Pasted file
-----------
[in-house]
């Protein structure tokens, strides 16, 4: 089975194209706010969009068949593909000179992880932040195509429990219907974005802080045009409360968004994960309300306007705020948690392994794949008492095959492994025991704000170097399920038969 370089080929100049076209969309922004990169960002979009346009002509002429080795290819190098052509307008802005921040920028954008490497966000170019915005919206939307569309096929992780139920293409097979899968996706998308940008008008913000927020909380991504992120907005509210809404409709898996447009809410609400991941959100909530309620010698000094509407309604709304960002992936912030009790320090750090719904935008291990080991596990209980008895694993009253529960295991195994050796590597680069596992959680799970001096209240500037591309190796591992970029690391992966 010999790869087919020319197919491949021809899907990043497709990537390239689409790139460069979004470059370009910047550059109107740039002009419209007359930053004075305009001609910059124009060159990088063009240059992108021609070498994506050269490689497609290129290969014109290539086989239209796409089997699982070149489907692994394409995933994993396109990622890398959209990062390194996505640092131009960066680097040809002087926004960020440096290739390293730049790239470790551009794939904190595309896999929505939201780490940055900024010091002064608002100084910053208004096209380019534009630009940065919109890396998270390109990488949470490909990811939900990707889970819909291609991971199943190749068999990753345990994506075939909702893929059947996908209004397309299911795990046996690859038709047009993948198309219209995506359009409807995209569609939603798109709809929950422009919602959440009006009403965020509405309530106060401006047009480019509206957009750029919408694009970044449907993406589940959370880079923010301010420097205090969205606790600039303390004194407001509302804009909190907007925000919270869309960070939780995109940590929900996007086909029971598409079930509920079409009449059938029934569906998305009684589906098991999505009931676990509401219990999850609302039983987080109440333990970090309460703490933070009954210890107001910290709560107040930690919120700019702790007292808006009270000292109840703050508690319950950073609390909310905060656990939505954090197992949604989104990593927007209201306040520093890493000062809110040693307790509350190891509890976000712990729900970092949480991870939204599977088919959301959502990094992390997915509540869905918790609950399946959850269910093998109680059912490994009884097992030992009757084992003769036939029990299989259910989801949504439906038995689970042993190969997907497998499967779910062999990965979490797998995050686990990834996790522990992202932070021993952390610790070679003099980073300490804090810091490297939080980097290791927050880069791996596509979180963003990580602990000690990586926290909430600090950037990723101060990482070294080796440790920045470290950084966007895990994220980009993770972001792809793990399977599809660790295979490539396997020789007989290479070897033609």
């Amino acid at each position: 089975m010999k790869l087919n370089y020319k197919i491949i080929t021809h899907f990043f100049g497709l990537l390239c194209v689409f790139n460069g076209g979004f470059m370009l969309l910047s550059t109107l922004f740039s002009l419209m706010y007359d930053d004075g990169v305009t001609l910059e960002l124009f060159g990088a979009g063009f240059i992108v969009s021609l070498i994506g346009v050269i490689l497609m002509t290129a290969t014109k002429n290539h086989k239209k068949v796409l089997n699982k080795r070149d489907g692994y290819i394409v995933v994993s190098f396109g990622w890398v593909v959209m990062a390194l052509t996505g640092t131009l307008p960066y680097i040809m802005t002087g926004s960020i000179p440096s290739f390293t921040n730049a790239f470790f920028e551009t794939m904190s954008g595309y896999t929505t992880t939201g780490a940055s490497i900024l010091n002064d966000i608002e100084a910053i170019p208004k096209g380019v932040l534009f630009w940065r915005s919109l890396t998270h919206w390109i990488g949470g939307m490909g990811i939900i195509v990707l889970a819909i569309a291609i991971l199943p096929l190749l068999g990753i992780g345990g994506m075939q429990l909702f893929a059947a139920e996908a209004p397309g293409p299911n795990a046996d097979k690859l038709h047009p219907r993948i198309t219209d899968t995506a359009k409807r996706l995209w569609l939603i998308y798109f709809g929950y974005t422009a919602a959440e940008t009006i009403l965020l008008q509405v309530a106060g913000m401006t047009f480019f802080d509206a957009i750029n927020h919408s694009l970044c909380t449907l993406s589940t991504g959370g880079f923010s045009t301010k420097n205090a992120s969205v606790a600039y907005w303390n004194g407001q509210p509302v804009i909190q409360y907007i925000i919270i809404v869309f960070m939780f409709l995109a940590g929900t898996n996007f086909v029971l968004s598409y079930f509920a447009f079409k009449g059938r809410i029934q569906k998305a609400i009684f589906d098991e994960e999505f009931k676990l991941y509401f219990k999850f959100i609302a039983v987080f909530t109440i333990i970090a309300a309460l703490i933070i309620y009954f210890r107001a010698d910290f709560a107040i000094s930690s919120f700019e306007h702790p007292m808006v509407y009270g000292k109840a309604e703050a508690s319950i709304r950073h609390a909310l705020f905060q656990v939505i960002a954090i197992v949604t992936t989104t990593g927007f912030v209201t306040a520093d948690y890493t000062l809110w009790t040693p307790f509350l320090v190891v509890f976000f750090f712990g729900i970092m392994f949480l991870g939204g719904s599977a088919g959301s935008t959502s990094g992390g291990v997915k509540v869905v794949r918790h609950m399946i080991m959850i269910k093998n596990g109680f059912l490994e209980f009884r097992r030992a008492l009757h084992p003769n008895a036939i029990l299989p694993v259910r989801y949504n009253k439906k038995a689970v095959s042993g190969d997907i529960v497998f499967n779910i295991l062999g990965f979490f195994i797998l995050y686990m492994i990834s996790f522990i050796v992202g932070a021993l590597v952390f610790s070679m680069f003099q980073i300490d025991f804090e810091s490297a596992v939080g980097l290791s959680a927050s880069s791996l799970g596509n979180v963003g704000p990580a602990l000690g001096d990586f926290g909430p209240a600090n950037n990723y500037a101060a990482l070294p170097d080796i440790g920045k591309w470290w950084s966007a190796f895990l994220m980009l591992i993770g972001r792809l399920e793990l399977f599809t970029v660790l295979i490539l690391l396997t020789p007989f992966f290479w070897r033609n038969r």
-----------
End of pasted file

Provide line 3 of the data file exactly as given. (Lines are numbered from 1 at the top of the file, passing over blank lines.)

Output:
């Amino acid at each position: 089975m010999k790869l087919n370089y020319k197919i491949i080929t021809h899907f990043f100049g497709l990537l390239c194209v689409f790139n460069g076209g979004f470059m370009l969309l910047s550059t109107l922004f740039s002009l419209m706010y007359d930053d004075g990169v305009t001609l910059e960002l124009f060159g990088a979009g063009f240059i992108v969009s021609l070498i994506g346009v050269i490689l497609m002509t290129a290969t014109k002429n290539h086989k239209k068949v796409l089997n699982k080795r070149d489907g692994y290819i394409v995933v994993s190098f396109g990622w890398v593909v959209m990062a390194l052509t996505g640092t131009l307008p960066y680097i040809m802005t002087g926004s960020i000179p440096s290739f390293t921040n730049a790239f470790f920028e551009t794939m904190s954008g595309y896999t929505t992880t939201g780490a940055s490497i900024l010091n002064d966000i608002e100084a910053i170019p208004k096209g380019v932040l534009f630009w940065r915005s919109l890396t998270h919206w390109i990488g949470g939307m490909g990811i939900i195509v990707l889970a819909i569309a291609i991971l199943p096929l190749l068999g990753i992780g345990g994506m075939q429990l909702f893929a059947a139920e996908a209004p397309g293409p299911n795990a046996d097979k690859l038709h047009p219907r993948i198309t219209d899968t995506a359009k409807r996706l995209w569609l939603i998308y798109f709809g929950y974005t422009a919602a959440e940008t009006i009403l965020l008008q509405v309530a106060g913000m401006t047009f480019f802080d509206a957009i750029n927020h919408s694009l970044c909380t449907l993406s589940t991504g959370g880079f923010s045009t301010k420097n205090a992120s969205v606790a600039y907005w303390n004194g407001q509210p509302v804009i909190q409360y907007i925000i919270i809404v869309f960070m939780f409709l995109a940590g929900t898996n996007f086909v029971l968004s598409y079930f509920a447009f079409k009449g059938r809410i029934q569906k998305a609400i009684f589906d098991e994960e999505f009931k676990l991941y509401f219990k999850f959100i609302a039983v987080f909530t109440i333990i970090a309300a309460l703490i933070i309620y009954f210890r107001a010698d910290f709560a107040i000094s930690s919120f700019e306007h702790p007292m808006v509407y009270g000292k109840a309604e703050a508690s319950i709304r950073h609390a909310l705020f905060q656990v939505i960002a954090i197992v949604t992936t989104t990593g927007f912030v209201t306040a520093d948690y890493t000062l809110w009790t040693p307790f509350l320090v190891v509890f976000f750090f712990g729900i970092m392994f949480l991870g939204g719904s599977a088919g959301s935008t959502s990094g992390g291990v997915k509540v869905v794949r918790h609950m399946i080991m959850i269910k093998n596990g109680f059912l490994e209980f009884r097992r030992a008492l009757h084992p003769n008895a036939i029990l299989p694993v259910r989801y949504n009253k439906k038995a689970v095959s042993g190969d997907i529960v497998f499967n779910i295991l062999g990965f979490f195994i797998l995050y686990m492994i990834s996790f522990i050796v992202g932070a021993l590597v952390f610790s070679m680069f003099q980073i300490d025991f804090e810091s490297a596992v939080g980097l290791s959680a927050s880069s791996l799970g596509n979180v963003g704000p990580a602990l000690g001096d990586f926290g909430p209240a600090n950037n990723y500037a101060a990482l070294p170097d080796i440790g920045k591309w470290w950084s966007a190796f895990l994220m980009l591992i993770g972001r792809l399920e793990l399977f599809t970029v660790l295979i490539l690391l396997t020789p007989f992966f290479w070897r033609n038969r």